Editor’s Note: A company seeing where it’s come from to determine the direction it needs to go is an important aspect of growth. Toxey Haas had an acorn of an idea about how to become invisible in the woods when he created Mossy Oak, and with that one idea he grew the company that’s far reaching into the outdoor industry with many branches off the trunk of the tree, deeper roots and taller trees that have spread. One person who not only watched but was a part of the idea of Mossy Oak from the beginning was Bill Sugg, who is today the president of Haas Outdoors/Mossy Oak in West Point, Mississippi. Sugg was the first employee Toxey Haas hired to become a part of Mossy Oak.
Although I was fortunate enough to be the first employee at Mossy Oak, I’m not exactly sure how I went from being the first employee to president of the company. In the spring of 1986, I’d just come in from turkey hunting in the morning and stopped at a crossroads grocery store to get a cup of coffee. Toxey and his dad, Mr. Fox, came into the store also needing a cup of coffee. We all three had worked at Bryan Foods and lived in the same town, so I knew who they were.
I worked at Bryan Foods for 9 years; Mr. Fox was in charge of career management at Bryan Foods; and Toxey had worked there for 3 or 4 years. I had left Bryan Foods before we met at the gas station/grocery store and gone into the insurance business. When I saw Toxey, he was wearing a suit of camouflage I’d never seen before. We talked about how we were going to hunt turkeys and where. When I asked Toxey, “What’s that stuff you’ve got on?” Toxey replied, “This is a new something I’ve been working on.” After turkey season was over, Toxey called me later that year in July and told me about this new camouflage pattern. Toxey had lined-up a photo shoot of his new camouflage pattern with a photographer named Sonny Jameson. Toxey asked me to wear my World War II camouflage, which was the only kind of camouflage everybody we knew was wearing back then. Toxey planned to wear his new camouflage pattern, Mossy Oak. His team would use these pictures to do a consumer ad to try and sell some of this new camouflage he’d created. So, we went into the woods, and the photographer made pictures for the ad.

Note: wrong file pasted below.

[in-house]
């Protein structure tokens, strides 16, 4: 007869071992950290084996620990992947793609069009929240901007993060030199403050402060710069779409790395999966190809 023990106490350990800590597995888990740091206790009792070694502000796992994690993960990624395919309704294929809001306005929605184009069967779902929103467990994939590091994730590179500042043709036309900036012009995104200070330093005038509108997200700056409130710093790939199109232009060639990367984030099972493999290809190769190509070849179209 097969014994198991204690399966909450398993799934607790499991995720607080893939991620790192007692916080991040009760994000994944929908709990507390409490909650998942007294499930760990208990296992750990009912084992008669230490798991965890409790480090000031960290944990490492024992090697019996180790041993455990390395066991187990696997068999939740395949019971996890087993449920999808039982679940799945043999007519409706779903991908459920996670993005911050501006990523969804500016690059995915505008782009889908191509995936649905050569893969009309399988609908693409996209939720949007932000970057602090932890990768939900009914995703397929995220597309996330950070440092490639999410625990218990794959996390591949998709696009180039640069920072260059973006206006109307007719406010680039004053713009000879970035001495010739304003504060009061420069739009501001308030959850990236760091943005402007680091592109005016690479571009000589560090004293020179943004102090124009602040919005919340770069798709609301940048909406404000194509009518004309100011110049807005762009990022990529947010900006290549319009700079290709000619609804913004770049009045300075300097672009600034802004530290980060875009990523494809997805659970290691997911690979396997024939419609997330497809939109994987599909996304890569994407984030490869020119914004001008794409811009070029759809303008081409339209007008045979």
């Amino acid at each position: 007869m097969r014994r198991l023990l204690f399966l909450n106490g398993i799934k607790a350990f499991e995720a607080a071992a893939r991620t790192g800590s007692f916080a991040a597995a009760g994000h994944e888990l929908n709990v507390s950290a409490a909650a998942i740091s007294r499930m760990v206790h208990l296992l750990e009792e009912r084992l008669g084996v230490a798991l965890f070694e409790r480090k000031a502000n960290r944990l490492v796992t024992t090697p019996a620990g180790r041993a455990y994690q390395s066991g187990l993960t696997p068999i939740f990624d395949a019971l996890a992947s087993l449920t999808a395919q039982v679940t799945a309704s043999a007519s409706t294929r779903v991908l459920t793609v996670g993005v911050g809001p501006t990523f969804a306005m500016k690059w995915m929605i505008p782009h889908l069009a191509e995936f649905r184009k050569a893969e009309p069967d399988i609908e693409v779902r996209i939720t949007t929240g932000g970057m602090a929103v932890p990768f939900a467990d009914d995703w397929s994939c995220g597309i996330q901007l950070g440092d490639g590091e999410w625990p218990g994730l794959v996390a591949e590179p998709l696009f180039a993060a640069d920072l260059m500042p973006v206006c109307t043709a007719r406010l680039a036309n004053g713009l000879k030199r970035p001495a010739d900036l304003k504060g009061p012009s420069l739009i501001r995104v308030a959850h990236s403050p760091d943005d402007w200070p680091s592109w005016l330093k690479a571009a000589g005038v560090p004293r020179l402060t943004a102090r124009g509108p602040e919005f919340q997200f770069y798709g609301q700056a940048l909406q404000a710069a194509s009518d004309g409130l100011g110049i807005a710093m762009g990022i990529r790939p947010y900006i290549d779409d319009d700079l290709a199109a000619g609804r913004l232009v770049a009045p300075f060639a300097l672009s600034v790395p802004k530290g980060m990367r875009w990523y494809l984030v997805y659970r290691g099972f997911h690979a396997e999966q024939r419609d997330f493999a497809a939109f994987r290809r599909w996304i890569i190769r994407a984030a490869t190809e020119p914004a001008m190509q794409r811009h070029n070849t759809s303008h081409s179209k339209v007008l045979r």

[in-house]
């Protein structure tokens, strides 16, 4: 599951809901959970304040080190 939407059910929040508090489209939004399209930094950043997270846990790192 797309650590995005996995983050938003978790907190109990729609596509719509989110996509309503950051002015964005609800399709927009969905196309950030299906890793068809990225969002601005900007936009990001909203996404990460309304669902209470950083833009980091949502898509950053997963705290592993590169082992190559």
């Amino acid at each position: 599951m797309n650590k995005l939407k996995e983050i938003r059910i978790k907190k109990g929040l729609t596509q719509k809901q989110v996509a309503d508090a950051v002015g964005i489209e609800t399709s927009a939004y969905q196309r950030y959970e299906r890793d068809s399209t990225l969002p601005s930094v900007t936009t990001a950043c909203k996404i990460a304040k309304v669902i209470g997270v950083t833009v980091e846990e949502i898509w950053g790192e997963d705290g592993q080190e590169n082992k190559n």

I didn’t hear from Toxey again for about another month. Then Toxey called me up and asked, “Bill would you come and meet with me? I want to tell you about all I’m trying to do and lay out what I’m trying to accomplish with Mossy Oak.” Toxey and I met, and he showed me the mail-order ads and the manufacturers he’d lined up to print the Mossy Oak pattern on material to make hunting clothes. Toxey asked me how much time I might have to help him sell this new Mossy Oak camouflage. I explained that I had about 2 days a week that I could go to sporting-goods stores and show them the pattern.
My first trip was to Columbus, Mississippi, to meet with the Woods and Water folks. That meeting went well, and we sold some clothes. I started calling on sporting-goods stores across Mississippi. That fall I went into one sporting-goods store, and the owner told me, “I like this camo, and I want to buy some of it. What are your terms?” He meant how long could he wait to pay for the clothes. I extended my hand and smiled, “Can you put $750 in my hand?” I couldn’t wait to get to a pay phone to call Toxey and tell him that I had that $750 in cash I was bringing home to him. Our company vehicle in that day was Toxey’s wife’s old car. In December of that year, Toxey and I believed that we might have a tiger by the tail with his Mossy Oak camo.
I shut down my insurance business and went to work for Mossy Oak full-time. Toxey continued to work for Bryan Foods until February of the following year after his daughter was born. When Toxey came on board full-time, the two of us laid our ears back and went to work as hard as we could for Mossy Oak. I was first employed with Mossy Oak in 1986, and Mossy Oak incorporated in the spring of 1986.